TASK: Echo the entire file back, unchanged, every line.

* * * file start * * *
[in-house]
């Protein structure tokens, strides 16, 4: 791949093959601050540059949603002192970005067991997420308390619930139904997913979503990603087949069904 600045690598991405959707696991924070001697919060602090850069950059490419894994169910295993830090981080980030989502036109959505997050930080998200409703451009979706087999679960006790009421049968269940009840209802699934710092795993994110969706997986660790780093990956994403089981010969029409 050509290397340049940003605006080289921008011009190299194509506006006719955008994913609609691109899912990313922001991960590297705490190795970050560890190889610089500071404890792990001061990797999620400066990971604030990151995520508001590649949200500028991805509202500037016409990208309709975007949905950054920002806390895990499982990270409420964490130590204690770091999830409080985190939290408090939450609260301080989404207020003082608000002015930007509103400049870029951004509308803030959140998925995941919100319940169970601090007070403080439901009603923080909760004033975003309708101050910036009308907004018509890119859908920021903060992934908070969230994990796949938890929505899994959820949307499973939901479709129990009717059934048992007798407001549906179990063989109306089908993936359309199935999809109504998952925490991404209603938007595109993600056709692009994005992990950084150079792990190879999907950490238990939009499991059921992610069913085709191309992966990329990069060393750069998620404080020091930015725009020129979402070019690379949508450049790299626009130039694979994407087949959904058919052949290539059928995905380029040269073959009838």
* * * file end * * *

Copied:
[in-house]
């Protein structure tokens, strides 16, 4: 791949093959601050540059949603002192970005067991997420308390619930139904997913979503990603087949069904 600045690598991405959707696991924070001697919060602090850069950059490419894994169910295993830090981080980030989502036109959505997050930080998200409703451009979706087999679960006790009421049968269940009840209802699934710092795993994110969706997986660790780093990956994403089981010969029409 050509290397340049940003605006080289921008011009190299194509506006006719955008994913609609691109899912990313922001991960590297705490190795970050560890190889610089500071404890792990001061990797999620400066990971604030990151995520508001590649949200500028991805509202500037016409990208309709975007949905950054920002806390895990499982990270409420964490130590204690770091999830409080985190939290408090939450609260301080989404207020003082608000002015930007509103400049870029951004509308803030959140998925995941919100319940169970601090007070403080439901009603923080909760004033975003309708101050910036009308907004018509890119859908920021903060992934908070969230994990796949938890929505899994959820949307499973939901479709129990009717059934048992007798407001549906179990063989109306089908993936359309199935999809109504998952925490991404209603938007595109993600056709692009994005992990950084150079792990190879999907950490238990939009499991059921992610069913085709191309992966990329990069060393750069998620404080020091930015725009020129979402070019690379949508450049790299626009130039694979994407087949959904058919052949290539059928995905380029040269073959009838």